Photo credit: Shrewsbury Museum and Art Gallery
Who is the artist? This portrait does not seem to be mentioned in the National Portrait Gallery's 2009 Later Stuart Portraits 1685-1714 catalogue by John Ingamells. Could this be a provincial copy of a painting of the stature of John Riley? [Group leader: Bendor Grosvenor]
The Collection has commented: ‘We’ve been through the records and there is very little information about the provenance of this work. It did not appear in the 1898 Exhibition of Shropshire Antiquities and it is not in the donations books. It seems to appear on display at Shrewsbury Museum in the 1930s listed as "Judge Jefferies (?)". We suspect it belonged to the Shrewsbury Corporation in which case it would have been transferred to the museum without any record being made.’
This does not look like known portraits of George Jeffreys, 1st Baron Jeffreys of Wem, who was less than 45 years old when he died in 1689. Our sitter looks older, with a fuller face and rather more corpulent. See below;
https://bit.ly/3PQM9Jp (said to be by John Riley)
On page 149 of this book, a portrait of “Judge Jeffreys” at the "School Library" in Shrewsbury is mentioned.
Mrs. Walford of Roden House, Wem, and the Rev. H. W. Moss, Headmaster of Shrewsbury School, lent portraits of Judge Jeffreys to the 1898 Exhibition of Shropshire Antiquities. See no. 37 on page 50 and no. 172 on page 62.
The sitter, of course, is certainly wearing the robes of a judge, but the question is which judge.
At one time, a portrait of Judge Jeffreys was reportedly at Belswardyne Hall (Belswardine Hall) near Cressage, Shropshire. According to Google Maps, Cressage is 9.5 miles south-east of Shrewsbury.
Here is an extract from the 'Wellington Journal' of October 18, 1884, that provides more information about the portrait of Judge Jeffreys that was once at Belswardyne Hall.
The 1898 edition of ‘Bye-gones’ includes an image of one of the two portraits of Judge Jeffreys that were in the 1898 Exhibition of Shropshire Antiquities. Since the label indicates that the portrait was item #172, it would have been the portrait of Judge Jeffreys that was lent to the Exhibition by Rev. H. W. Moss, Headmaster of Shrewsbury School.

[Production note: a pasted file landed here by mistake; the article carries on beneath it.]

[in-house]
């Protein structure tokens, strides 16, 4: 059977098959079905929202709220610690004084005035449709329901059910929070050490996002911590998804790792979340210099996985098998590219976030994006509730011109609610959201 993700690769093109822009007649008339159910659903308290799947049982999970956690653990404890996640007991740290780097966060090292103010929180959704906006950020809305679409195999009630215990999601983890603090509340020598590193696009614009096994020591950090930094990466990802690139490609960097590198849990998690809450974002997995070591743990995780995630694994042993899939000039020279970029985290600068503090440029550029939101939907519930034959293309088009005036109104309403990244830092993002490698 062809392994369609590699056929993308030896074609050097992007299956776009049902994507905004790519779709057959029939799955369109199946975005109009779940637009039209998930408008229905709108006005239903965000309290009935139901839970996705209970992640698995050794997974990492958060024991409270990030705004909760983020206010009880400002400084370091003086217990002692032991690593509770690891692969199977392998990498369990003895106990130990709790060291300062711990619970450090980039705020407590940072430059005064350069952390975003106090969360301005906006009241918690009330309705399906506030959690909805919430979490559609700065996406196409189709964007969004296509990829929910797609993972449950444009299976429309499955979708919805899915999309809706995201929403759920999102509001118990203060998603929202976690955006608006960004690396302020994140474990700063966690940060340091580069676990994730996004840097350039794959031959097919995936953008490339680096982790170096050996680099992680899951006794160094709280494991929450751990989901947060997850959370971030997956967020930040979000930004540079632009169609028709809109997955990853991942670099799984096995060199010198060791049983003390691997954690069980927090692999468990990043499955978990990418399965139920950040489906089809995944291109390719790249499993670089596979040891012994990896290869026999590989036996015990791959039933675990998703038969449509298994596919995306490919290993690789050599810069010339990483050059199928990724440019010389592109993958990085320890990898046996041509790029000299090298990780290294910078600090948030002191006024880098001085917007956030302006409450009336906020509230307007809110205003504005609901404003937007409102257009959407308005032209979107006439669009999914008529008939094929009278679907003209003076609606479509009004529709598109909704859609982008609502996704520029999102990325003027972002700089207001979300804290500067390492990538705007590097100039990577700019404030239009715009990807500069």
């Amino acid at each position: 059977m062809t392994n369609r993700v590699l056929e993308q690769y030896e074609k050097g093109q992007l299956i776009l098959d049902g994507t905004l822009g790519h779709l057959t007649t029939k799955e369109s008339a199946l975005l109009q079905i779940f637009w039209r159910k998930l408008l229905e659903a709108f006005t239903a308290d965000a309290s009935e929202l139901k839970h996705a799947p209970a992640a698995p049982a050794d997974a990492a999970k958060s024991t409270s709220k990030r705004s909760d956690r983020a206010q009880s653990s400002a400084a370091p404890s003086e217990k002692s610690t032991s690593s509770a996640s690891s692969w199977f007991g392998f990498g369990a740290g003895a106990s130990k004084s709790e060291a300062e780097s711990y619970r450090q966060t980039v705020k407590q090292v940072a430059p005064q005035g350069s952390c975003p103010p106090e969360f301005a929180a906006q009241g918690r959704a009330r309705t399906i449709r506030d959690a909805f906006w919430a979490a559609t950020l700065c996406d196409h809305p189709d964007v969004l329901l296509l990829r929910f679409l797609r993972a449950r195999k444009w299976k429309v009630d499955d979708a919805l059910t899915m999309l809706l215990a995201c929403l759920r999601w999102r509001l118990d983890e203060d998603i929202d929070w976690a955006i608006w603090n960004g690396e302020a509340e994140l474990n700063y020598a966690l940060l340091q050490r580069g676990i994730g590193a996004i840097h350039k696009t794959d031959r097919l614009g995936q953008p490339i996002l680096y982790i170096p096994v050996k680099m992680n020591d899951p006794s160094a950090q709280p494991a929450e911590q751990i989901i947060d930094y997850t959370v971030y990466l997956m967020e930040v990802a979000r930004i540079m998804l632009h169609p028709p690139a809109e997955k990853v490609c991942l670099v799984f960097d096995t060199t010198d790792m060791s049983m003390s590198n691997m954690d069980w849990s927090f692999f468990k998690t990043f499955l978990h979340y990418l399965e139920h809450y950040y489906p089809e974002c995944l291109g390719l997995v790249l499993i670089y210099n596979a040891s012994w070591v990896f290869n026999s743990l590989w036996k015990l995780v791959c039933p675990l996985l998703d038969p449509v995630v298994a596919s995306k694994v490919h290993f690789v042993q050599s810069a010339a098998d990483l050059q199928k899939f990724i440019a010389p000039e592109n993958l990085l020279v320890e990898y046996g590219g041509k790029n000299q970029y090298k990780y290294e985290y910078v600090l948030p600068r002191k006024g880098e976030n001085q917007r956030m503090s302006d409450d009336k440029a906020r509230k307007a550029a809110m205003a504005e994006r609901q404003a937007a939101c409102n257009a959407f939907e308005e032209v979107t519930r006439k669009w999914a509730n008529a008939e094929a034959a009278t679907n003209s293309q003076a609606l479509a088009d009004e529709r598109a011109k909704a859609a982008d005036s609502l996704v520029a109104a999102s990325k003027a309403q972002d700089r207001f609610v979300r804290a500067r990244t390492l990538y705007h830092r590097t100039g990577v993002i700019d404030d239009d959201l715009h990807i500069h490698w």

It’s very doubtful that this is a portrait of George Jeffreys, 1st Baron Jeffreys of Wem, known as Judge Jeffreys, as Jacinto has already pointed out (25/08/2022).
In answer to the discussion question, “Who might have painted this portrait of Judge Jeffreys?”, I’d suggest the following:
SITTER: Not Jeffreys. The collection suggests that this portrait may have come from Shrewsbury Corporation. A diligent search of the Corporation’s records may throw light on the portrait. Otherwise it will be difficult to identify which judge is depicted.
ARTIST: Martin asks, “Could this be a provincial copy of a painting of the stature of John Riley?” (25 Aug 2022). This could be the case. Alternatively the artist may have used an engraving of a portrait of some judge or other by Riley or another artist as the basis for his painting, just altering the head.
I am not a fashion expert, but the wig looks later than 1670s, more like 1690-1710.
The similarity may well be moot, but see https://bit.ly/3tKke52
As noted above, this is more likely to be Sir Littleton Powys than Judge Jeffreys, though Powys remains possible but not certain (his brother, Sir Thomas Powys https://bit.ly/42wMSGO, was also a judge). I would suggest calling this "Portrait of an Unknown Judge" and perhaps adding a note to the Art UK entry like "It has been suggested this might be Sir Littleton Powys (1647-1732), a judge from Shropshire, whose brother Sir Thomas Powys was also a judge."